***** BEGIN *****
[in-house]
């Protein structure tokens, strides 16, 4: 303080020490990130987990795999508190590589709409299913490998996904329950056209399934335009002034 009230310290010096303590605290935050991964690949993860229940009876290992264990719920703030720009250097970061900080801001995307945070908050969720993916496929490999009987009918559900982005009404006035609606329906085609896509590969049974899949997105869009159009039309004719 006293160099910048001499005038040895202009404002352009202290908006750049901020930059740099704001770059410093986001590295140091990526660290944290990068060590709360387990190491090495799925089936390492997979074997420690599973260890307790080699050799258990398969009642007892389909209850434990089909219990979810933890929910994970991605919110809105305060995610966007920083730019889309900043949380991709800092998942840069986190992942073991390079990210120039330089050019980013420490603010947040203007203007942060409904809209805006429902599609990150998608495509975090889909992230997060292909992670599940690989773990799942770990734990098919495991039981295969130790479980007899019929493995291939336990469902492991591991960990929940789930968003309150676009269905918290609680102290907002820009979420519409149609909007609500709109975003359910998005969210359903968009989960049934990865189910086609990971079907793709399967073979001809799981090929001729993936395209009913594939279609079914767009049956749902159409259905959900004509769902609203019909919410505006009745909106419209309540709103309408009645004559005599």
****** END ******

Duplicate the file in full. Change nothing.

[in-house]
């Protein structure tokens, strides 16, 4: 303080020490990130987990795999508190590589709409299913490998996904329950056209399934335009002034 009230310290010096303590605290935050991964690949993860229940009876290992264990719920703030720009250097970061900080801001995307945070908050969720993916496929490999009987009918559900982005009404006035609606329906085609896509590969049974899949997105869009159009039309004719 006293160099910048001499005038040895202009404002352009202290908006750049901020930059740099704001770059410093986001590295140091990526660290944290990068060590709360387990190491090495799925089936390492997979074997420690599973260890307790080699050799258990398969009642007892389909209850434990089909219990979810933890929910994970991605919110809105305060995610966007920083730019889309900043949380991709800092998942840069986190992942073991390079990210120039330089050019980013420490603010947040203007203007942060409904809209805006429902599609990150998608495509975090889909992230997060292909992670599940690989773990799942770990734990098919495991039981295969130790479980007899019929493995291939336990469902492991591991960990929940789930968003309150676009269905918290609680102290907002820009979420519409149609909007609500709109975003359910998005969210359903968009989960049934990865189910086609990971079907793709399967073979001809799981090929001729993936395209009913594939279609079914767009049956749902159409259905959900004509769902609203019909919410505006009745909106419209309540709103309408009645004559005599």